Antonia Maury, a graduate of Vassar College, conducted her own experiments under the Draper Memorial namely, the “detailed study and classification of the spectra of the brighter stars photographed with the eleven-inch telescope.13 Maury examined the photographs of the stars “visible in the latitude of the Harvard Observatory and discovered that Beta Aurigae was a close binary revolving in four days. The doubling of the lines in the spectrum of this object [wa]s similar to the doubling of the lines in Zeta Ursae Majoris, discovered to be a binary by Prof. Pickering.” Maury also investigated the spectra of stars of the Orion type. Another computer, Eve Leland, “measured 40,000 stars of about the tenth magnitude uniformly distributed over the sky, and these measurements will be reduced to a uniform scale to furnish standards of stellar magnitude.”14

Harvard’s women computers also worked with international stations, such as the station at Chosica in Peru, established in 1889. This station “afforded unexampled opportunities for photographing the entire heavens from pole to pole….All the plates taken in Peru are sent to the Harvard Observatory, and are there examined as above described…[and] the records of two valuable original observations made at the Chosica Station by Messrs. S. I. & M. H. Bailey have also been reduced, catalogued, and prepared for the printer by the Draper Memorial women assistants.”15

Besides the “Draper Memorial” work, four other Harvard Observatory investigations were published with the aid of the women assistants.

  1. The catalogue of 1,000 stars within 10 of the North Pole (of these only forty are in other catalogues.)
  2. A study of the Pleiades. This group will probably always be used by astronomers as a test and means of comparison with the work of their predecessors. The Harvard Observatory aim is to furnish a measure of photographic brightness of a portion of the stars in this group, so that the results reached by other observers may be reduced to a uniform scale.
  3. Trails of equatorial stars. Here the object is to determine the photographic intensity of all bright stars within two degrees of the equator
  4. The enumeration of all the nebulae photographed in a given portion of the sky. This investigation shows the probability of a marked addition to the number of known nebulae. Photography has already greatly increased the limits of the nebulae in Orion. A few years ago, Prof. W. H. Pickering found this nebulous region to include the sword handle, and more lately it has been found to include a wide area extending north and south from this.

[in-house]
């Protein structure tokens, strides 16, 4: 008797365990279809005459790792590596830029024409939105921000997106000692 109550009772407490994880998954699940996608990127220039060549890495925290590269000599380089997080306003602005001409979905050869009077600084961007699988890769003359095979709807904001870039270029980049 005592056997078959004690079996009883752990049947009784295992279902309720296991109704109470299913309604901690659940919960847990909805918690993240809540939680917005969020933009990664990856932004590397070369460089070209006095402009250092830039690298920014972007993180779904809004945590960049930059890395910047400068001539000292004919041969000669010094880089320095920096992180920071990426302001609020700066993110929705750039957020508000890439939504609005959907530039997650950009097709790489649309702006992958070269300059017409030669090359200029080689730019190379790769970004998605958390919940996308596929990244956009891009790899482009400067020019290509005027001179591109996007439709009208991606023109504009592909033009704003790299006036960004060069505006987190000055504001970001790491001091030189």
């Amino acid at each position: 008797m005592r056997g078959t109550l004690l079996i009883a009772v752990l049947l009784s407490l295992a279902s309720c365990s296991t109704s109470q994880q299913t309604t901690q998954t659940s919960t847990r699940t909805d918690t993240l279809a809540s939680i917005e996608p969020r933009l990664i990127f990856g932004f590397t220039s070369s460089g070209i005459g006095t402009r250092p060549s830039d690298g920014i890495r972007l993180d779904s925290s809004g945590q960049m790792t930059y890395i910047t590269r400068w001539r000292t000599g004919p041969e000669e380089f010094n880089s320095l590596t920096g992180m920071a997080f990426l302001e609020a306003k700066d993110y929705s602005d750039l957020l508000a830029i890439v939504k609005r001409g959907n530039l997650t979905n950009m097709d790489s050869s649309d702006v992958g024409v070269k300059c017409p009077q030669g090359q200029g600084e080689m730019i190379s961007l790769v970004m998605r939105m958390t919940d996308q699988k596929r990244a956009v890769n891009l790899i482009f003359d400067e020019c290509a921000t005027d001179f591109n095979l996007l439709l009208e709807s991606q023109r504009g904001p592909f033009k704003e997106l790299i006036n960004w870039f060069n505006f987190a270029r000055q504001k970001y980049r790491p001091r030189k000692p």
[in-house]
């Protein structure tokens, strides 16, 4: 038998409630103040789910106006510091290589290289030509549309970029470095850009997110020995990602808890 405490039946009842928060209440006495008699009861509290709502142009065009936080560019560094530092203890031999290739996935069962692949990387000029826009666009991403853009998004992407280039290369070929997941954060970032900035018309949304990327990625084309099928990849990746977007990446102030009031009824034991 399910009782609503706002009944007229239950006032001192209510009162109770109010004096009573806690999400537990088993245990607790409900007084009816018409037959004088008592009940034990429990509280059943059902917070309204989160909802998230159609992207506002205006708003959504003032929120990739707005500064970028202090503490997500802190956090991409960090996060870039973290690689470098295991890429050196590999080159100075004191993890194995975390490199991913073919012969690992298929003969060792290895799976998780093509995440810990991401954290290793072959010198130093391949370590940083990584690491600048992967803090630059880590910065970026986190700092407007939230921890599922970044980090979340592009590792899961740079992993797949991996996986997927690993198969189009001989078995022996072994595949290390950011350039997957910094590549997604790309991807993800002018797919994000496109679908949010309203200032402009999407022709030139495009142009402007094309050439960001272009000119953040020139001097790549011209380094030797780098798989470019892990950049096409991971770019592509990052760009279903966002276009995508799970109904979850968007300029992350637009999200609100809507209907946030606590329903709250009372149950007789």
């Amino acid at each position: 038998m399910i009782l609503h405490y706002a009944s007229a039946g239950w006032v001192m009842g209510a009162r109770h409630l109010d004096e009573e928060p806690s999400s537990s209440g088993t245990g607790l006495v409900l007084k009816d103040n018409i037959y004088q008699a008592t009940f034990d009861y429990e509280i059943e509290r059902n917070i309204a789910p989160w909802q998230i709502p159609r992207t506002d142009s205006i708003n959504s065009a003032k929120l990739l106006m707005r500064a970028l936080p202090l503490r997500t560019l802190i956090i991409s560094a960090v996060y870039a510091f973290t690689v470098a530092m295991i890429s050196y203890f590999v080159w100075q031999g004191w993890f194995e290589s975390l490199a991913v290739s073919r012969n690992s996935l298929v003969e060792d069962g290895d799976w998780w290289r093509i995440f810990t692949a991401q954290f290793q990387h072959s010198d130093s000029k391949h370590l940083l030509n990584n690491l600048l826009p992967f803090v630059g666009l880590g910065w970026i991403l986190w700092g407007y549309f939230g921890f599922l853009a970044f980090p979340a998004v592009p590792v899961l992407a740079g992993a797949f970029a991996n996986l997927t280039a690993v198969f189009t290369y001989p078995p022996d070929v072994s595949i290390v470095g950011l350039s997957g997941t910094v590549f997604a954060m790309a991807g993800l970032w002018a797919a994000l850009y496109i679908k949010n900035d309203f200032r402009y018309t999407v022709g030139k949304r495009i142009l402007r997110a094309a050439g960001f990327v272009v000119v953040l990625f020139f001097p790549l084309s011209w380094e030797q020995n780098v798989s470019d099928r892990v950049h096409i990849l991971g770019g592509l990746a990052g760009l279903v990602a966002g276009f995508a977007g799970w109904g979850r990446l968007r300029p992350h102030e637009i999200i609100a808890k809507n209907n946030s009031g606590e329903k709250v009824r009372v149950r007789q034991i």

The scope of women’s work in astronomy was varied, but paid work was limited by the sexist conventions of the day. However, as seen with the release of the aforementioned books by Holt and Shetterley, the film adapatation of Shetterley’s book, as well as other stories that are emerging of women scientists of today and of the past, these “hidden figures” prove that our imaginings of the past will always be challenged and expanded! For more photos of Harvard’s women computers, visit Harvard’s collection of images devoted to the Observatory’s history.

  1. Helen Leah Reed. “Women’s Work at the Harvard Observatory,” The National Exposition Souvenir: What America Owes to Women, ed. by Lydia Hoyt Farmer, Buffalo: C. W. Moulton, 271.
  2. Gabriele Kass-Simon. Women of Science: Righting the Record, Bloomington: Indiana University Press, 86
  3. David Alan Grier. When Computers Were Human, Princeton: Princeton University Press, 82
  4. Ibid, 83
  5. Ibid
  6. Bessie Zaban Jones and Lyle Gifford Boyd The Harvard College Observatory: The First Four Directorships, 1839-1919, Cambridge: Harvard University Press, 390
  7. Ibid
  8. Grier, 84
  9. Reed, 272
  10. Ibid, 274
  11. Ibid, 275
  12. Ibid
  13. Ibid, 276
  14. Ibid
  15. Ibid, 277

Fascinating Edwardian Women for Women’s History Month

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Reach back into Edwardian Promenade’s archives for a series of posts on fascinating Edwardian women!

Cornelia Sorabji

Cornelia Sorabji

Though Indian (Parsi) and a woman, Cornelia Sorabji accomplished the unimaginable in becoming the first woman to practice law in India and Britain. Sorabji was born into a large family of nine children, her father, Reverend Sorabji Karsedji, a Parsi Christian, and her mother, Francina Ford, an Indian who had been adopted and raised by a British couple. Sorabji’s mother was devoted to the cause of women’s education, and made her mark upon Indian society with the establishment of several girls’ schools in Puna (then known as Poona). It was through her mother’s contacts that opened the door for Sorabji to become the first woman to take the Bachelor of Civil Laws exam at Oxford University in 1892.